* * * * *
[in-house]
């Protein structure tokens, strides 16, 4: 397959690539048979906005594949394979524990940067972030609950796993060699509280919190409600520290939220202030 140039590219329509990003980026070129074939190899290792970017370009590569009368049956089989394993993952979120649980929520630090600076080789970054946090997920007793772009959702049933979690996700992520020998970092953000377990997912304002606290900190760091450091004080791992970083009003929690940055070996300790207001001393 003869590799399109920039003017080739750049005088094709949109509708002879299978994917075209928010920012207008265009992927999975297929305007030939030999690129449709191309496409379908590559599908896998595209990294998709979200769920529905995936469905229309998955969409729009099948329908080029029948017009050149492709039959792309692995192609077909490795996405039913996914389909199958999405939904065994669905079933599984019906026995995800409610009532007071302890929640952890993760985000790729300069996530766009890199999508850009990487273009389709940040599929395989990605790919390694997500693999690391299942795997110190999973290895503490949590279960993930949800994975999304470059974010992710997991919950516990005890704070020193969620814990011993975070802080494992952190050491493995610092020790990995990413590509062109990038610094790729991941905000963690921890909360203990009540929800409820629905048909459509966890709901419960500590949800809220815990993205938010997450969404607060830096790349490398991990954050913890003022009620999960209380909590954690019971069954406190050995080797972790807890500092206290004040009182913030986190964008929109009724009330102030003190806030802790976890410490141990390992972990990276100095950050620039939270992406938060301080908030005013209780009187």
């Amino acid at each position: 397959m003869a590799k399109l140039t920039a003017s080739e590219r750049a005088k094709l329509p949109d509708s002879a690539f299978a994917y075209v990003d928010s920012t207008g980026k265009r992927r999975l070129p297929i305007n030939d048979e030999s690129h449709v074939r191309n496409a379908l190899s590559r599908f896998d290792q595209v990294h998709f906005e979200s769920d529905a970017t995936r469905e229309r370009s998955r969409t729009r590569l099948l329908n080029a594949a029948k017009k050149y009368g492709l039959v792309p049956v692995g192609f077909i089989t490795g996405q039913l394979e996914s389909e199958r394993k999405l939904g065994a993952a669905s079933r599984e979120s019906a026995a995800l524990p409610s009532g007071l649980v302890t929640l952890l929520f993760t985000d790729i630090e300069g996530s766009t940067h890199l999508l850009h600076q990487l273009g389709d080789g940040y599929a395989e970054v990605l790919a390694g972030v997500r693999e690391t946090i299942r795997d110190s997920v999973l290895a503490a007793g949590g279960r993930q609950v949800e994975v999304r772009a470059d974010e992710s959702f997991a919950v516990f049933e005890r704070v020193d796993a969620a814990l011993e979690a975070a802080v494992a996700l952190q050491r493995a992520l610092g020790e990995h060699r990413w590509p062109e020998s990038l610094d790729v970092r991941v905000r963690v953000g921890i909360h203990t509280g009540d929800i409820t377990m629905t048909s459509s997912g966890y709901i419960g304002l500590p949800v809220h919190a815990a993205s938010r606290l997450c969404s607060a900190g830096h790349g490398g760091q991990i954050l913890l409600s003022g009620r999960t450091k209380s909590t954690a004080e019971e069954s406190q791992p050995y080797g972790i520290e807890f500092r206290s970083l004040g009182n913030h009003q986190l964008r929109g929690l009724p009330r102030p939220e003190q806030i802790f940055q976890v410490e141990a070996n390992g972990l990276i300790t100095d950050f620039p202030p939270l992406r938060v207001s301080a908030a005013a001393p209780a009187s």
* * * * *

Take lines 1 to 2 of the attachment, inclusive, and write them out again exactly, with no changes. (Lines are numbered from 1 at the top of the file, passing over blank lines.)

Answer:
[in-house]
């Protein structure tokens, strides 16, 4: 397959690539048979906005594949394979524990940067972030609950796993060699509280919190409600520290939220202030 140039590219329509990003980026070129074939190899290792970017370009590569009368049956089989394993993952979120649980929520630090600076080789970054946090997920007793772009959702049933979690996700992520020998970092953000377990997912304002606290900190760091450091004080791992970083009003929690940055070996300790207001001393 003869590799399109920039003017080739750049005088094709949109509708002879299978994917075209928010920012207008265009992927999975297929305007030939030999690129449709191309496409379908590559599908896998595209990294998709979200769920529905995936469905229309998955969409729009099948329908080029029948017009050149492709039959792309692995192609077909490795996405039913996914389909199958999405939904065994669905079933599984019906026995995800409610009532007071302890929640952890993760985000790729300069996530766009890199999508850009990487273009389709940040599929395989990605790919390694997500693999690391299942795997110190999973290895503490949590279960993930949800994975999304470059974010992710997991919950516990005890704070020193969620814990011993975070802080494992952190050491493995610092020790990995990413590509062109990038610094790729991941905000963690921890909360203990009540929800409820629905048909459509966890709901419960500590949800809220815990993205938010997450969404607060830096790349490398991990954050913890003022009620999960209380909590954690019971069954406190050995080797972790807890500092206290004040009182913030986190964008929109009724009330102030003190806030802790976890410490141990390992972990990276100095950050620039939270992406938060301080908030005013209780009187």